and

Cadmium is a nonessential metal that is known to accumulate in the human pancreas. …. Our meta-analysis of cohorts with high exposure to cadmium is also consistent with an increased risk of pancreatic cancer .. Cadmium can cause the transdifferentiation of pancreatic cells, increases in the synthesis of pancreatic DNA, and increases in oncogene activation. Thus, cadmium is a plausible pancreatic carcinogen. PMID:  10698473

and

Cobalt is an essential trace element which is widely distributed in nature. Most of cobalt consumed is used in the manufacture of alloys, and although not released extensively in the environment, it may represent a hazard to human health. ….. Polycythemia and hyperglycemia with transitory damage to pancreatic alpha-cells have been widely reported after cobalt administration. PMID: 2646660

 and

…. developmental arsenic exposure may lead to a different pattern of cancer, including increases in pancreatic and hematopoietic cancer, as compared with adult or lifetime exposures to inorganic arsenic.  PMID:  21431798

and

The Department of Preventive Medicine and Community Health of the New Jersey Medical School undertook a detailed mortality study of a pigment plant in Newark which utilized [Lead and zinc chromates]. … An increased incidence of lung cancer …. stomach and pancreatic cancer among the total cohort was evident. PMID:  7059230

there are more examples, but this suffices to demonstrate the problem.

Treatment


 

 
 

Much treatment these days is based on killing the cancerous cells.  This may kill the pathogen as well, it may not.  Thus if the chemical used is effective on the pathogen, then the cancer may be halted, if it is not then the cancer will simply re-emerge, because the pathogen [or radiation] is still there.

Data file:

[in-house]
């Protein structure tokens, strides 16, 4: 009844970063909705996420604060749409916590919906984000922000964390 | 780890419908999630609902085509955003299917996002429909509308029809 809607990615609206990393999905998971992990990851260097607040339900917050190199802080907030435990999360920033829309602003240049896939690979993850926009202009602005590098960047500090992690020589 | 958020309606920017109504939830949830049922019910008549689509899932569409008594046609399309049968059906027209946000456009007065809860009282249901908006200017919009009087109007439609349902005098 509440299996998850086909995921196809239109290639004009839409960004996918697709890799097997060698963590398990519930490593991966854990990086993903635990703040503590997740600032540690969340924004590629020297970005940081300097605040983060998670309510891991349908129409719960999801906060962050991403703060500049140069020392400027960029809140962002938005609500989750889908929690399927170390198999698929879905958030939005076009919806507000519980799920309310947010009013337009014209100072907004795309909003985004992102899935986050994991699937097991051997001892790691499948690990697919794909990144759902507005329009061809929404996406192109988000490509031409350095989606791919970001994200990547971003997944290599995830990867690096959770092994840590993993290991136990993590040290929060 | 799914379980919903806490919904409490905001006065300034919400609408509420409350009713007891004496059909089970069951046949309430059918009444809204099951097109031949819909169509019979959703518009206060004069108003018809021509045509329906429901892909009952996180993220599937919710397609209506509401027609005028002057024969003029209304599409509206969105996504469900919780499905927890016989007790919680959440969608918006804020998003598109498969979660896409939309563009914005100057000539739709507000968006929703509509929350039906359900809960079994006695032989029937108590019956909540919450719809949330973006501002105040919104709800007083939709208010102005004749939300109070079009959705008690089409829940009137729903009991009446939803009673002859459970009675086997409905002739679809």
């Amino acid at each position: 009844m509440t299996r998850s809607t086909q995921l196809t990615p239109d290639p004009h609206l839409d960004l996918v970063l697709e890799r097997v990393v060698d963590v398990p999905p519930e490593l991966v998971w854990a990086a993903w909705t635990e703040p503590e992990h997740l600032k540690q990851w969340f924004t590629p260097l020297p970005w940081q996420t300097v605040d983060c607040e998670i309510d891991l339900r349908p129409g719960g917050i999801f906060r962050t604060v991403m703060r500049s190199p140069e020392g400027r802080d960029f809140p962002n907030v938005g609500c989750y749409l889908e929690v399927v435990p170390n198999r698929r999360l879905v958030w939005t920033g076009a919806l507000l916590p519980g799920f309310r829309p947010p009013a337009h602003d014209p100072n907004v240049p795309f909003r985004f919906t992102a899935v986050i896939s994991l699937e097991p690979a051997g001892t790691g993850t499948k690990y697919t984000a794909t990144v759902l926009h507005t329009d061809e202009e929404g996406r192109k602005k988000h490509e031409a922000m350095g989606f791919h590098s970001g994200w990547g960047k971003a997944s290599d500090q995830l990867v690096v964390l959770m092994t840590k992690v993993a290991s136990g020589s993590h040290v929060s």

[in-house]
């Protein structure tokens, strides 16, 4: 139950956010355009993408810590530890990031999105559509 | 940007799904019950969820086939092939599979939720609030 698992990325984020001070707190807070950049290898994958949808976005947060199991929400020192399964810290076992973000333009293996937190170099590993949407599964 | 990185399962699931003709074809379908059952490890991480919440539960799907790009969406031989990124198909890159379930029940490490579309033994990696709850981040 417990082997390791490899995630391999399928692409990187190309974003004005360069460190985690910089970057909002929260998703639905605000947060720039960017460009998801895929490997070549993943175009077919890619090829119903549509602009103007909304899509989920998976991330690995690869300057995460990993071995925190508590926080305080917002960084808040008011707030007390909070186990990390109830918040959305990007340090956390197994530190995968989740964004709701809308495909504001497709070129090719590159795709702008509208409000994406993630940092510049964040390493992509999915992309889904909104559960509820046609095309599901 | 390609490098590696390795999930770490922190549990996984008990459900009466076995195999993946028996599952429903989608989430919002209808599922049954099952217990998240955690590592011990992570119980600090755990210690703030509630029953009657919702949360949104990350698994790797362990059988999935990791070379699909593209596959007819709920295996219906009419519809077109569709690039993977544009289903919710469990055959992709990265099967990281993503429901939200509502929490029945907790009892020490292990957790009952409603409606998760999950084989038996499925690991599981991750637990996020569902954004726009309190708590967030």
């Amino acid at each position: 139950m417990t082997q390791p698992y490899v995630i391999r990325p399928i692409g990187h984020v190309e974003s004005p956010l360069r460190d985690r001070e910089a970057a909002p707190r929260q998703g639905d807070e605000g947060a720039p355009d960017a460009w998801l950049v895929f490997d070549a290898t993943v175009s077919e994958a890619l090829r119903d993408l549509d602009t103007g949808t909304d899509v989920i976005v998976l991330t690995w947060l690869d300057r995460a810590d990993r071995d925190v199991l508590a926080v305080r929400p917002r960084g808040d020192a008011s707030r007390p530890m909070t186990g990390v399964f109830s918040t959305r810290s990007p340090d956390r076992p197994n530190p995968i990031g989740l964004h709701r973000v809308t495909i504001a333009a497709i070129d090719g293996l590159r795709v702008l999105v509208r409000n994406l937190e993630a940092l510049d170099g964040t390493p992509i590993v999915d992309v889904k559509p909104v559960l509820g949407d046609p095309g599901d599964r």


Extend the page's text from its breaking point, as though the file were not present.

Given that two major causes of pancreatic cancer are heavy metals and pharmaceuticals, the use of chemotherapy is debatable.  It may 'kill' the cancer cell, but it may also release the heavy metal particle causing the cancer and thus only serve to spread the cancer further.  The problem is well recognised, albeit without the understanding that you cannot 'kill' a heavy metal particle:

Currently, chemotherapy is the accredited, standard treatment for unresectable, advanced pancreatic cancer (PC). However, it has … shown treatment-resistance and followed dismal prognosis in many cases. Therefore, some sort of new, additional treatments are needed for the better therapeutic results for advanced PC. PMID:  26677434

The key to curing - definitively healing - the person is to find the pathogen - FIND THE CAUSE.  We have started to add the specific pathogens to the site - the actual bacteria, viruses etc and all the papers we can find from PubMed on foods and plants that specifically fight that pathogen.  In other words we hope to build up a list of plants that can help fight the foe directly!

If you find that the cause is indeed heavy metals then there are both plants and pharmaceuticals that can chelate metals from the body.  These are known as chelation agents.  Different agents work on different metals, thus first you need to know the metal, then you can turn to the section on that metal on this site and under the healing section find the plants and minerals that will specifically handle that metal.  For example, antimony poisoning, and mercury poisoning are handled differently.

References and further reading

self portrait

The paintings are by Frédéric Fiebig, an artist born in 1885 in Talsen (Russian Empire). Fiebig was a lifelong traveller, passionate about nature, from which he drew his inspiration. 

His life was filled with tragedy.  His wife Elisabet died in 1943 , his daughter Raya, born of a Jewish mother, was deported to Gaggenau by the Nazis.  Debora, the mother of his children, was taken in July 1942 in the roundup of the Velodrome d'Hiver. She was interned at Drancy and perished at Auschwitz.  Marked by the hardship of two World Wars, he became almost blind from 1946 and ceased to paint. He was transferred in 1948 to Schweisguth Sélestat a home for the poor, and died there, February 6, 1953.

We have chosen him and his paintings because his paintings show that from adversity can come gentleness and beauty.  Even adversity of an appaling kind can still be fought, even conquered, using the 'creative spirit' in us - see the suppression actions.